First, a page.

Every aspect of your story must be rooted in a simple, consistent and foundational concept. In the marketing world this is often referred to as your core positioning or brand promise. But I believe we need to take it a step further. No one is going to remember a lengthy positioning statement. Not your employees, customers or partners. Remember … our buyers have an 8-second attention span. They engage with us in … micro-moments. So, I am challenging you to distill your story down to just ONE WORD. That’s right — one word that crystallizes what you want your buyer to take away from the limited attention span they are willing to give you and the micro-moments you share together throughout the buyer journey. This one word then becomes the cornerstone for the rest of your story.

Gallup Research found the most successful companies determine what they stand for and how they separate themselves in the marketplace. This foundational concept then drives every interaction with customers, employees and suppliers. Without it, the story and customer experience falls apart. Think of the brands that you recognize. The brands that you instinctively know what they stand for. They simplify. They stay true to a singular message and they weave it into the fabric of everything they do. Into the employee experience. Into the customer experience. Every dimension of their business is anchored in a single, simple concept and their story reinforces that at every touch point. No one in these organizations has to even think about it. They instinctively know the cornerstone of the story and have the ability to bring it to life consistently in everyday communication and conversations. For example, Southwest Airlines’ story is all about friendliness. The Progressive Insurance story is about price — offering lower rates than its competitors. For these companies, their stories are more than just words on paper. They are at the center of every dimension of their business.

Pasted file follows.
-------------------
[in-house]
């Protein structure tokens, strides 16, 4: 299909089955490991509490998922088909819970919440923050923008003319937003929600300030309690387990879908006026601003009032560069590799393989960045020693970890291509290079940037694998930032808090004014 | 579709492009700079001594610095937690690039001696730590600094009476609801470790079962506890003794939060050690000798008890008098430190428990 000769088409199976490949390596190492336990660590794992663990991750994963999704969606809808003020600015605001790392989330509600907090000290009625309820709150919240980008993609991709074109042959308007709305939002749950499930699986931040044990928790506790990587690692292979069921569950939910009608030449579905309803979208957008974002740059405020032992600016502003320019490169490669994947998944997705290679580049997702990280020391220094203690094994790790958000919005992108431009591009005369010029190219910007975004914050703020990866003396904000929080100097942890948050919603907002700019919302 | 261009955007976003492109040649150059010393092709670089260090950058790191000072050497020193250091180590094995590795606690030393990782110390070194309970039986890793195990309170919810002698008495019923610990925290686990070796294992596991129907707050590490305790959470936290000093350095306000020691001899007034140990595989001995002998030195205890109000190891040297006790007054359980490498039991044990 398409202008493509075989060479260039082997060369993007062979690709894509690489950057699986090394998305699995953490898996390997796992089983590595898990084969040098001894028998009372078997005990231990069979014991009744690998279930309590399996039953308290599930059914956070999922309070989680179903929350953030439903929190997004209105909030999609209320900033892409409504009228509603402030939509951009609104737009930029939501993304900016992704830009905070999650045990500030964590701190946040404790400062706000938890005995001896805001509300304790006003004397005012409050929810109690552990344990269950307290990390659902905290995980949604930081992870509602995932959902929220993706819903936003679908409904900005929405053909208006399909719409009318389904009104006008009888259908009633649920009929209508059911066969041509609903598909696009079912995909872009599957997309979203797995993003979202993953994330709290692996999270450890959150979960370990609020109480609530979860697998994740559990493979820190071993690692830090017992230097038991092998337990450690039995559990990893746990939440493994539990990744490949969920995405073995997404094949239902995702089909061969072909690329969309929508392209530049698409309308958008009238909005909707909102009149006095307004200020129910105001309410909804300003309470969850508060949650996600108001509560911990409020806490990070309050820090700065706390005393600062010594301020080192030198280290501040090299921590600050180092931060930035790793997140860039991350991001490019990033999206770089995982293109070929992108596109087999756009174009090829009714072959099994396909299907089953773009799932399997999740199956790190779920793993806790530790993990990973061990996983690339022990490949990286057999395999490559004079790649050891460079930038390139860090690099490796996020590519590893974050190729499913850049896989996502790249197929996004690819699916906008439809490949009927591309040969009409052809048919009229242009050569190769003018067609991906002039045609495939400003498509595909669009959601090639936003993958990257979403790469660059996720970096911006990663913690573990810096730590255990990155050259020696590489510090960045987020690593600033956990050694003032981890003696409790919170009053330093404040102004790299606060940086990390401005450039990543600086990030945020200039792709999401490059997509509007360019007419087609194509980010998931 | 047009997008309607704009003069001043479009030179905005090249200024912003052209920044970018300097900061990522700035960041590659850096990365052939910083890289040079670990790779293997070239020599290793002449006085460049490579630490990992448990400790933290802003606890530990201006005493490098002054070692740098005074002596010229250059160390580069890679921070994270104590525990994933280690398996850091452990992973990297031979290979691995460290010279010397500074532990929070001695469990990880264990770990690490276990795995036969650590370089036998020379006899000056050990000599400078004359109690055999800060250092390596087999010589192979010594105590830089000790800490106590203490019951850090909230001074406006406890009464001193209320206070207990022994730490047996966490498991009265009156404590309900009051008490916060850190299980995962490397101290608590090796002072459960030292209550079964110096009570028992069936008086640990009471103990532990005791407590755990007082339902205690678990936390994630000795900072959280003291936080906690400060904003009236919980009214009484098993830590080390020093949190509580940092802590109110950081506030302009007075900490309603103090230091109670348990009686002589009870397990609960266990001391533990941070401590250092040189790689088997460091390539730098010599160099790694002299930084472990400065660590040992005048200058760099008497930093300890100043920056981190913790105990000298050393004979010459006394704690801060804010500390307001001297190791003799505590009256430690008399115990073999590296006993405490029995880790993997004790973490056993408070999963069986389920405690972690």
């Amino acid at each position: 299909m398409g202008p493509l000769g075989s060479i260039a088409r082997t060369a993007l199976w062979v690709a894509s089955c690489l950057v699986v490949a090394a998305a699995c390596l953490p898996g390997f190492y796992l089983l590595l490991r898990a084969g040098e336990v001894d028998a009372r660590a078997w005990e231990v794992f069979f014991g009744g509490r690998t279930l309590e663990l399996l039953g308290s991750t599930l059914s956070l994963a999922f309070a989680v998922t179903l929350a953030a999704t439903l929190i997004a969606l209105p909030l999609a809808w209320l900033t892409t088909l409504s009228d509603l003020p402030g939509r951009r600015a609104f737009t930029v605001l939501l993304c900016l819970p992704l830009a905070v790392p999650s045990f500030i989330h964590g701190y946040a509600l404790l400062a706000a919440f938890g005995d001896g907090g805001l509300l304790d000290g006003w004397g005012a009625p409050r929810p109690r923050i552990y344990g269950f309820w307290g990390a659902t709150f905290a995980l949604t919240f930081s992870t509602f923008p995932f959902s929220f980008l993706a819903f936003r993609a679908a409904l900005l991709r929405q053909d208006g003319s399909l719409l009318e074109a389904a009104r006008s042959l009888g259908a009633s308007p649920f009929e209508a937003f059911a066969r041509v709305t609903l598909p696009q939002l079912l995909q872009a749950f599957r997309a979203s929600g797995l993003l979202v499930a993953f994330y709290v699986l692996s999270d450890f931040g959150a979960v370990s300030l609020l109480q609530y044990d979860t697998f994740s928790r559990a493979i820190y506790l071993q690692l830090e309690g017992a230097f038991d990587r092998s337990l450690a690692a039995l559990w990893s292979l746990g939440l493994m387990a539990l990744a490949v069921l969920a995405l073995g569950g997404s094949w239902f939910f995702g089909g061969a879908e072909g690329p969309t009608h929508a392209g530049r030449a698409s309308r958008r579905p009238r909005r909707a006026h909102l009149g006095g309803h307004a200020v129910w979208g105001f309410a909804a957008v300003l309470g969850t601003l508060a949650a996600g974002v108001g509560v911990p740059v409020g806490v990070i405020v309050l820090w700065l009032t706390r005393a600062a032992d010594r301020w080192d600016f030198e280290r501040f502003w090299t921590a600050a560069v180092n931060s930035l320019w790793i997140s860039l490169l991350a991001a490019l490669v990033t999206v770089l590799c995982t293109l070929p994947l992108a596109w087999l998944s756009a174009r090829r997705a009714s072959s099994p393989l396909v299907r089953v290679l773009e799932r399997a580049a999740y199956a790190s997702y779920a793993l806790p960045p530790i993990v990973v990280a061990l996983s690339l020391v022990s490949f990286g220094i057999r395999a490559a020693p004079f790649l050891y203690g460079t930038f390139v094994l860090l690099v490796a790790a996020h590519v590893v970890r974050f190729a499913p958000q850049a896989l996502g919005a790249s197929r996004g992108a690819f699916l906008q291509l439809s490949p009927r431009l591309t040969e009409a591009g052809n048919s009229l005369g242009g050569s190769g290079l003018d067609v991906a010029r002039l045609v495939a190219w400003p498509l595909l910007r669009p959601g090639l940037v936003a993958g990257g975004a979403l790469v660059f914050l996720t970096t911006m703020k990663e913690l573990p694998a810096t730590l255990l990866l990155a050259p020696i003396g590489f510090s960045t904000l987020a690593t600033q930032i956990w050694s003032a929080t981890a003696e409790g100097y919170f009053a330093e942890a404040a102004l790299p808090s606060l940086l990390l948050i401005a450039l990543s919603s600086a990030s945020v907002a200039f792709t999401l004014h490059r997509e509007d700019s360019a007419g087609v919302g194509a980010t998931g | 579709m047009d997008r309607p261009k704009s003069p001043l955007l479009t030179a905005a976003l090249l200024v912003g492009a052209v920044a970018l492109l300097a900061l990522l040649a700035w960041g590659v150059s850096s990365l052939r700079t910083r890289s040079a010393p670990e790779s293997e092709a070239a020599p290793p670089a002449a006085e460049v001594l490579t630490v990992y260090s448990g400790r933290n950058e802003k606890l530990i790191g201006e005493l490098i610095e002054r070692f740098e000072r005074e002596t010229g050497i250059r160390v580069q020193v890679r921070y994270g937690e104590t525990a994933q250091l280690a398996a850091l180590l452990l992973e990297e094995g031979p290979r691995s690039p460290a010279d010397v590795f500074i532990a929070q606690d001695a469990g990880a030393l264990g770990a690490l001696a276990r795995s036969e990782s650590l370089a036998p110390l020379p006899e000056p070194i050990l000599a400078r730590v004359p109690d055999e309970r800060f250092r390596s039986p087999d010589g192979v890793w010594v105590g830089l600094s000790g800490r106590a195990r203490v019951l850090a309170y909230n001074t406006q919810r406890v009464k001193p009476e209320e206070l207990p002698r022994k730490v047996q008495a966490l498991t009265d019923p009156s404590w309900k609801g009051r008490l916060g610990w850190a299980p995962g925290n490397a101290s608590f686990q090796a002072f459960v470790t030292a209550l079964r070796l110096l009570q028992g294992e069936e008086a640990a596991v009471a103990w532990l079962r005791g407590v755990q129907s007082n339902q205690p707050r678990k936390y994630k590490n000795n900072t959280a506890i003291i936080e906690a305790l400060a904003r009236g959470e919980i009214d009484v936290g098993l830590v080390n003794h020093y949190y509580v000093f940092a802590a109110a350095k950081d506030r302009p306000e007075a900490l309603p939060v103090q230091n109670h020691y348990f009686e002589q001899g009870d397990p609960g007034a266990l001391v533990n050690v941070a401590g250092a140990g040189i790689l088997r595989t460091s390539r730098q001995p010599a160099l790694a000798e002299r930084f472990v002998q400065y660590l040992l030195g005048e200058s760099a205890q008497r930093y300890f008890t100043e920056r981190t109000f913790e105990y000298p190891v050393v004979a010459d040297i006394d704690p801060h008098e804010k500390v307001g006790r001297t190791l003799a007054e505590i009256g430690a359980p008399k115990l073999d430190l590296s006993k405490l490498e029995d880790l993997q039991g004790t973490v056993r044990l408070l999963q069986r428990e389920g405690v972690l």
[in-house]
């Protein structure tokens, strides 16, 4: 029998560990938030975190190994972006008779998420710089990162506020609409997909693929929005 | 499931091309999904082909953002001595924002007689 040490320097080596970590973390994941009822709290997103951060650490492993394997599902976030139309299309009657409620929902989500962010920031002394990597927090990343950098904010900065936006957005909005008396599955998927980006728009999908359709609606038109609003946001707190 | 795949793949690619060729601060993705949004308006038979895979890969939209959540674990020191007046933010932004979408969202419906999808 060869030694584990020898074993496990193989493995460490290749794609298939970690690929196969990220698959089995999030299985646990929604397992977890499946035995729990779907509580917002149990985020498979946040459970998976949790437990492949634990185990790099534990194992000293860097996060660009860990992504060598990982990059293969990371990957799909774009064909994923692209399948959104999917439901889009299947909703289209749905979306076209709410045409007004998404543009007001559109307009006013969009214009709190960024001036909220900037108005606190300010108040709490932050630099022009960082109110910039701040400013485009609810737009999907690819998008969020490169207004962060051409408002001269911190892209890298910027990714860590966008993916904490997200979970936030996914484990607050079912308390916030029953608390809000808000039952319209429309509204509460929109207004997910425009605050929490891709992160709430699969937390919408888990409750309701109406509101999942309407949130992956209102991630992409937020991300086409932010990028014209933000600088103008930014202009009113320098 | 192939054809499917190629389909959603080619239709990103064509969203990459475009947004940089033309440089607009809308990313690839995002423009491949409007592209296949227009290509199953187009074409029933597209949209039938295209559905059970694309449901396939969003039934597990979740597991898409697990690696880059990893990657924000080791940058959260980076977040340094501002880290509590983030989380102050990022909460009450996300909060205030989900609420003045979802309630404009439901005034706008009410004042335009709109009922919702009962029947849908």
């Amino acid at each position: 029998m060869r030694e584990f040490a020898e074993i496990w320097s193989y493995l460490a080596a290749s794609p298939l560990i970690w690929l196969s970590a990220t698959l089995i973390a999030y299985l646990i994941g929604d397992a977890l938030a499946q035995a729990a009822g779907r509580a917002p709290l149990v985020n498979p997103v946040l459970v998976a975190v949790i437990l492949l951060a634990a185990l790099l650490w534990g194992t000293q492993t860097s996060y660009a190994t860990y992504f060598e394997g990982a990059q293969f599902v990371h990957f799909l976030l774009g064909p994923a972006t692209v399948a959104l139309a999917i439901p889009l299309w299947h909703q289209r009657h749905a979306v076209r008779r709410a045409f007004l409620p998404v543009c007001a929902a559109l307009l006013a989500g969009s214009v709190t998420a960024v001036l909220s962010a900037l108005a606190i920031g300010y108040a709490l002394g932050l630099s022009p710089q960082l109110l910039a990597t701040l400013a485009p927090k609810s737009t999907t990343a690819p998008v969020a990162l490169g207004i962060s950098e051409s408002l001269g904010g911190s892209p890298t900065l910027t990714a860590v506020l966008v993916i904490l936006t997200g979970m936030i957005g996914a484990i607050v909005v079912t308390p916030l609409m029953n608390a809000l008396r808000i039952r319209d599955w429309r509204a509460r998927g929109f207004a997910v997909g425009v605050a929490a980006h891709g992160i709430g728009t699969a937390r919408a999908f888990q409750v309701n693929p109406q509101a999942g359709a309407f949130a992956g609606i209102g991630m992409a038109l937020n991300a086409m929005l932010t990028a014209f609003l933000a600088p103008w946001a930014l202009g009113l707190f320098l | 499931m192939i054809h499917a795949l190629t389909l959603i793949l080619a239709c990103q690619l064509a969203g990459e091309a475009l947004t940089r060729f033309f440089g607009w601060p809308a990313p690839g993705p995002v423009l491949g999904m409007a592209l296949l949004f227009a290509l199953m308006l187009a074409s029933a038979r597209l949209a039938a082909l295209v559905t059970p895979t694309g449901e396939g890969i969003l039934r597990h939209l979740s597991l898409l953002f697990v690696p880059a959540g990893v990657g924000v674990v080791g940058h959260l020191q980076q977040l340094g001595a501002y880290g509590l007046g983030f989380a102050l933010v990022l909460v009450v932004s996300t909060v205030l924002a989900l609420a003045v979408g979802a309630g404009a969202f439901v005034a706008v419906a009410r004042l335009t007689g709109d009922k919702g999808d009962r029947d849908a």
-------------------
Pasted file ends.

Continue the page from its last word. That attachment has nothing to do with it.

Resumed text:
Structure is about thinking how your story will be delivered through a disconnected series of micro-moments. Not always intended to be consumed sequentially. But structured as a comprehensive set of simple, clear messages that are anchored in a foundational concept — and when knitted together they tell a clear, compelling and consistent story. That’s the reality of how messages are consumed by buyers today. On their time. On their terms. One bite at a time. Across a wide range of channels and devices. Structure your story in a way that no matter what dimension of the story they consume — your audience leaves with that simple, single concept.

The Academic Director at IE School of Human Sciences & Technology recently said, “Companies need to generate simpler messages, communicated in a sharper way — making them more emotional and engaging.” That statement is more true than ever. Now let’s talk about emotion.

Jerry Seinfeld once said, “People have an infinite attention span if you are entertaining them.” To entertain means to keep, hold, or maintain in the mind. Sentiment is the feeling or emotion your story generates in the heart and mind of your buyer. It’s how you create and maintain their attention.

This is where many companies struggle in the B2B corporate storytelling world. They focus too much on what they do and not enough on why it matters to the buyer. They don’t engage the buyer from a personal and professional perspective. They fail to connect with both the heart and the mind.

According to Gallup, only 29% of B2B customers are fully engaged — that is, emotionally and psychologically attached to the companies they do business with. The other 71% of customers are ready and willing to take their business elsewhere. Your story can materially impact the degree your customers connect with your company.

In summary, your buyers have limited time, patience and attention. They consume your story in micro-messages and moments. That means how you develop and deliver your story must change. A new model is required whereby you construct your story in a way that aligns with the mindset and behavior of today’s buyer – and then bring that story to life consistently across every dimension of your business.